My dog is getting fat, what should I do?

April 13, 2012

A waddling roly-poly puppy would be enchanting to watch. The rounded body, the soft and cuddly fur as well as the slow shuffling gait would never fail to catch the attention of dog lovers and non-dog lovers alike. The puppy is expected to shed the puppy fat as it gets older. That is, if the owners have made sure that pet the gets only the right amount of food. Allowing the pet to be overweight is practically an invitation for various health concerns.

Being overweight has always been the concern of humans. Nobody wants to be called “Fatso”. However, in spite of the fitness craze and the wide acceptance of healthy diets, obesity is still on the rise. The life style, the sedentary jobs, the fondness for foods rich in sugar and fat – these are some of the factors that lead to obesity. Dogs are considered as family members thus whatever the family eats will be eaten by the dog as well. The fattening snacks will be tossed to the dog. The table scraps would be heaped on the doggie bowl. Would it be any wonder if the dog similar to the human family will get fat as well? Dogs are pampered pets. Instead of allowing the dog to walk for the much needed exercise, the pet will be cuddled and carried by the owner. The calories from the “best foods” the owner provided the dog could have been burned if only the pet is allowed to get enough exercise.

So your dog is getting fat. Fat dogs are cute but are you aware that fat pets are more prone to health concerns? Just as in humans, the fat pet can develop heart diseases as the arteries and the valves of the heart can be clogged by the fat cells. The heart’s function of supplying blood and oxygen to all the tissues of the body will be compromised. Enlargement of the heart muscles will result as this organ will need to work harder. Just as with the heart, the liver that is clogged with fat cells will be unable to filter the toxins from the blood efficiently. Death is imminent when the heart and the liver shut down. Arthritis and diabetes are common health concerns of overweight dogs. Due to the undue strain to the bones and joints caused by the excess weight, the dog will suffer from musculoskeletal disorders. Diabetes occurs when there is a high level of blood sugar in the blood stream. Canine diabetes is a life threatening disease as even the most minor infection can be aggravated by the high sugar levels in the bloodstream.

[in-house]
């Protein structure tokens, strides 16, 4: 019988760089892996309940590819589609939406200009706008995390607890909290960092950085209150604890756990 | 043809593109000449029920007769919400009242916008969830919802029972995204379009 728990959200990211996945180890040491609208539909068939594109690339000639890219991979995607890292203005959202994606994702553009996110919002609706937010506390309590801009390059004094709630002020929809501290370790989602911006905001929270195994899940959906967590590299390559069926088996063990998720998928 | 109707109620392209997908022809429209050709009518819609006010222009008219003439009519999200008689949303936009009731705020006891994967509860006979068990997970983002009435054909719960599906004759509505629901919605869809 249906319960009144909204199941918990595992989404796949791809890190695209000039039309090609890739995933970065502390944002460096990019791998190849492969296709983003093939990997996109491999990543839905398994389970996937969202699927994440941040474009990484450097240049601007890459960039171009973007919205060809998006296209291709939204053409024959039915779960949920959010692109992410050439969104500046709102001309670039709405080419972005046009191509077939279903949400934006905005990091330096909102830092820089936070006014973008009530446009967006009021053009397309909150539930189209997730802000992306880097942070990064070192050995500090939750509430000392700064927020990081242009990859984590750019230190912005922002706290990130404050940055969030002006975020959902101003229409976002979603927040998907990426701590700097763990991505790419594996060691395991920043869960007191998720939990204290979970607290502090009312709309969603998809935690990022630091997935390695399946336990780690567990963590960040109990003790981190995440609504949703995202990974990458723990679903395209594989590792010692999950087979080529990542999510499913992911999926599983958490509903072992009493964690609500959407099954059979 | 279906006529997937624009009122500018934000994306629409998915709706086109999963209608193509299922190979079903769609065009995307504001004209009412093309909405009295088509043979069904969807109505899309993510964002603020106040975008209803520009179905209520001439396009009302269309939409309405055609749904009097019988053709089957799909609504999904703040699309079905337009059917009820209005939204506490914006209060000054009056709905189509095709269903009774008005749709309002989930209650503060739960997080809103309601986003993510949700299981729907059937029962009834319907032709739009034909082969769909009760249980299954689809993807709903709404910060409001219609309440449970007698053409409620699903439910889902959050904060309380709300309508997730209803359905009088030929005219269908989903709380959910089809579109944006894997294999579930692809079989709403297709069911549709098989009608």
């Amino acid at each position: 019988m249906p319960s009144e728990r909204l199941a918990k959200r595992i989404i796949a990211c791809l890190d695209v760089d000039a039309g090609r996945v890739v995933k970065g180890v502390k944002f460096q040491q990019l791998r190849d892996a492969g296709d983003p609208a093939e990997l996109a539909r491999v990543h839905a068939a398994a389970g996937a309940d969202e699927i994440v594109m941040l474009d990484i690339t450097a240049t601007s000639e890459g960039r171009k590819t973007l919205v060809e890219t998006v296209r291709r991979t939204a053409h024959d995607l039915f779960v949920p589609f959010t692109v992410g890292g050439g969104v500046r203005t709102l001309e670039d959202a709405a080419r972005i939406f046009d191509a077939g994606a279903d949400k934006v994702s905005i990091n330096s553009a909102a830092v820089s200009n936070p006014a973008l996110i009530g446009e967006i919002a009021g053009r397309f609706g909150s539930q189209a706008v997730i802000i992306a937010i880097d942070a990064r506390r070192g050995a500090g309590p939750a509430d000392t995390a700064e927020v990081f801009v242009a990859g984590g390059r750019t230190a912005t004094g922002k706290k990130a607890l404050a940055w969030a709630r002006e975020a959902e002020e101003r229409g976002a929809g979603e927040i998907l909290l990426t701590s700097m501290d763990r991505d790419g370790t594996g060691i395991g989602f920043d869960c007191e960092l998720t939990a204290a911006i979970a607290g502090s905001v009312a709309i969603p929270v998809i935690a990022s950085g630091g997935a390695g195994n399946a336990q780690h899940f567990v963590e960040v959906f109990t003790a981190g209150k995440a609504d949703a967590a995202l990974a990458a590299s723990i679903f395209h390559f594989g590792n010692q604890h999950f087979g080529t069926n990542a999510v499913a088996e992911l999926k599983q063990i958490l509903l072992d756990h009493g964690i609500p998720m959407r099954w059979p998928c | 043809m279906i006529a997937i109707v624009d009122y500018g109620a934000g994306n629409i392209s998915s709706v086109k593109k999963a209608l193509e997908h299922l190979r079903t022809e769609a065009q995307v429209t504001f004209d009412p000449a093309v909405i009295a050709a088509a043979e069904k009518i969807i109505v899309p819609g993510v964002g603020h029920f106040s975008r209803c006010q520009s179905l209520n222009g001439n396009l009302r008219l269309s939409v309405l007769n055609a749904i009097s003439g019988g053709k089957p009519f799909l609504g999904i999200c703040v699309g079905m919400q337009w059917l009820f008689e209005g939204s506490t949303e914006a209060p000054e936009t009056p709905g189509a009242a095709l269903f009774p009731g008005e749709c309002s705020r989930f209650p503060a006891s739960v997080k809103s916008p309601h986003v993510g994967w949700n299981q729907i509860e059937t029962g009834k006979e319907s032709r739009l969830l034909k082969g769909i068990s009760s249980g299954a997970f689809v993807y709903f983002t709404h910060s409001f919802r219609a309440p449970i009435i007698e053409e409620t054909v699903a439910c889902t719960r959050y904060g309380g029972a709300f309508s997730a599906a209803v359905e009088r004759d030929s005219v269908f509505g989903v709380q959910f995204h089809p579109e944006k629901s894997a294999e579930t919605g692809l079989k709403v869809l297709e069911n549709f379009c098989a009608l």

Humans have an ongoing battle with obesity. Just as with humans, weight management can be difficult for dogs given the fact that fat pets have the tendency to eat more and to be less active. Daily calorie intake exceeds the amount of energy burned so that excess calories are stored in the body as fat. The owner may not be aware of the condition of the pet especially if the actual size of the body is hidden by the dog’s long hair. If your dog is fat the best way to get the desired healthy weight is to consult a vet. The dog’s condition may not be due to the usual causes of obesity which are too much calorie intake and less exercise. It is possible that the dog has a thyroid disease affects the metabolism. The vet would advise you on a calorie controlled diet for the pet. It may be necessary to change the diet to one that is specially formulated for dogs with weight concerns. You, the dog owner has to cut back on giving the pet fattening treats. To help the pet shed excess calories you have to make sure that the pet has daily exercise.

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